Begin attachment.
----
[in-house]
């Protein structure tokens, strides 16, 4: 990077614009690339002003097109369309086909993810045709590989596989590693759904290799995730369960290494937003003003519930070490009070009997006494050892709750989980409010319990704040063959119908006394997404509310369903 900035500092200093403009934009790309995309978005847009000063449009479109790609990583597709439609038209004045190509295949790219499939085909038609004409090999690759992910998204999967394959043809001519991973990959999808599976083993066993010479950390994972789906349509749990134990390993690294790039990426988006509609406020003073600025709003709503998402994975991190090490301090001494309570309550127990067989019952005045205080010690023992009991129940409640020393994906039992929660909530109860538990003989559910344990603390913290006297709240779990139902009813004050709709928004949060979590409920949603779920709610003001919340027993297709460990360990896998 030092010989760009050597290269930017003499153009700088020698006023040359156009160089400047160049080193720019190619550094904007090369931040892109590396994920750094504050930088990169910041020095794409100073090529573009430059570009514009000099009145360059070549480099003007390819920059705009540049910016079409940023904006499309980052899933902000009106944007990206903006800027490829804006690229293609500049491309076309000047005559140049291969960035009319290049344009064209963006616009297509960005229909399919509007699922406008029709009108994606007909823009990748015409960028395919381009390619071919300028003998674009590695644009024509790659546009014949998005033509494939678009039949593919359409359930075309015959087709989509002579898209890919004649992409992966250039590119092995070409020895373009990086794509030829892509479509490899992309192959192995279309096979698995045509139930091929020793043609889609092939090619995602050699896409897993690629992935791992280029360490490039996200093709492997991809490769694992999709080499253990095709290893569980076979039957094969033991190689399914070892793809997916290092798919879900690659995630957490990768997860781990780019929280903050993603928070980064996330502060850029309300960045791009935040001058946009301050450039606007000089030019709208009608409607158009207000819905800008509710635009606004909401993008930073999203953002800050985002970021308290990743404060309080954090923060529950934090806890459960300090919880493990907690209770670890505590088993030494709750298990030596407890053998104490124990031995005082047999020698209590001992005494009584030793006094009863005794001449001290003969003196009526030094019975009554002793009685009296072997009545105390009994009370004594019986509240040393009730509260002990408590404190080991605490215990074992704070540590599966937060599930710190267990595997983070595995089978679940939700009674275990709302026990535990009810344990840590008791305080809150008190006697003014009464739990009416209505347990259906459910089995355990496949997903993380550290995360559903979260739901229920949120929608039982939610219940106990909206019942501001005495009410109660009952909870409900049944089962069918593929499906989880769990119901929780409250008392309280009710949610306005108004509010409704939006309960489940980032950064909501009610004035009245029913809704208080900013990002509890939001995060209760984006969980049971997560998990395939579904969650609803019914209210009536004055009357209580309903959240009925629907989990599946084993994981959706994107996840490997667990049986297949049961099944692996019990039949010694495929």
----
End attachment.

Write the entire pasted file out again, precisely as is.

[in-house]
């Protein structure tokens, strides 16, 4: 990077614009690339002003097109369309086909993810045709590989596989590693759904290799995730369960290494937003003003519930070490009070009997006494050892709750989980409010319990704040063959119908006394997404509310369903 900035500092200093403009934009790309995309978005847009000063449009479109790609990583597709439609038209004045190509295949790219499939085909038609004409090999690759992910998204999967394959043809001519991973990959999808599976083993066993010479950390994972789906349509749990134990390993690294790039990426988006509609406020003073600025709003709503998402994975991190090490301090001494309570309550127990067989019952005045205080010690023992009991129940409640020393994906039992929660909530109860538990003989559910344990603390913290006297709240779990139902009813004050709709928004949060979590409920949603779920709610003001919340027993297709460990360990896998 030092010989760009050597290269930017003499153009700088020698006023040359156009160089400047160049080193720019190619550094904007090369931040892109590396994920750094504050930088990169910041020095794409100073090529573009430059570009514009000099009145360059070549480099003007390819920059705009540049910016079409940023904006499309980052899933902000009106944007990206903006800027490829804006690229293609500049491309076309000047005559140049291969960035009319290049344009064209963006616009297509960005229909399919509007699922406008029709009108994606007909823009990748015409960028395919381009390619071919300028003998674009590695644009024509790659546009014949998005033509494939678009039949593919359409359930075309015959087709989509002579898209890919004649992409992966250039590119092995070409020895373009990086794509030829892509479509490899992309192959192995279309096979698995045509139930091929020793043609889609092939090619995602050699896409897993690629992935791992280029360490490039996200093709492997991809490769694992999709080499253990095709290893569980076979039957094969033991190689399914070892793809997916290092798919879900690659995630957490990768997860781990780019929280903050993603928070980064996330502060850029309300960045791009935040001058946009301050450039606007000089030019709208009608409607158009207000819905800008509710635009606004909401993008930073999203953002800050985002970021308290990743404060309080954090923060529950934090806890459960300090919880493990907690209770670890505590088993030494709750298990030596407890053998104490124990031995005082047999020698209590001992005494009584030793006094009863005794001449001290003969003196009526030094019975009554002793009685009296072997009545105390009994009370004594019986509240040393009730509260002990408590404190080991605490215990074992704070540590599966937060599930710190267990595997983070595995089978679940939700009674275990709302026990535990009810344990840590008791305080809150008190006697003014009464739990009416209505347990259906459910089995355990496949997903993380550290995360559903979260739901229920949120929608039982939610219940106990909206019942501001005495009410109660009952909870409900049944089962069918593929499906989880769990119901929780409250008392309280009710949610306005108004509010409704939006309960489940980032950064909501009610004035009245029913809704208080900013990002509890939001995060209760984006969980049971997560998990395939579904969650609803019914209210009536004055009357209580309903959240009925629907989990599946084993994981959706994107996840490997667990049986297949049961099944692996019990039949010694495929």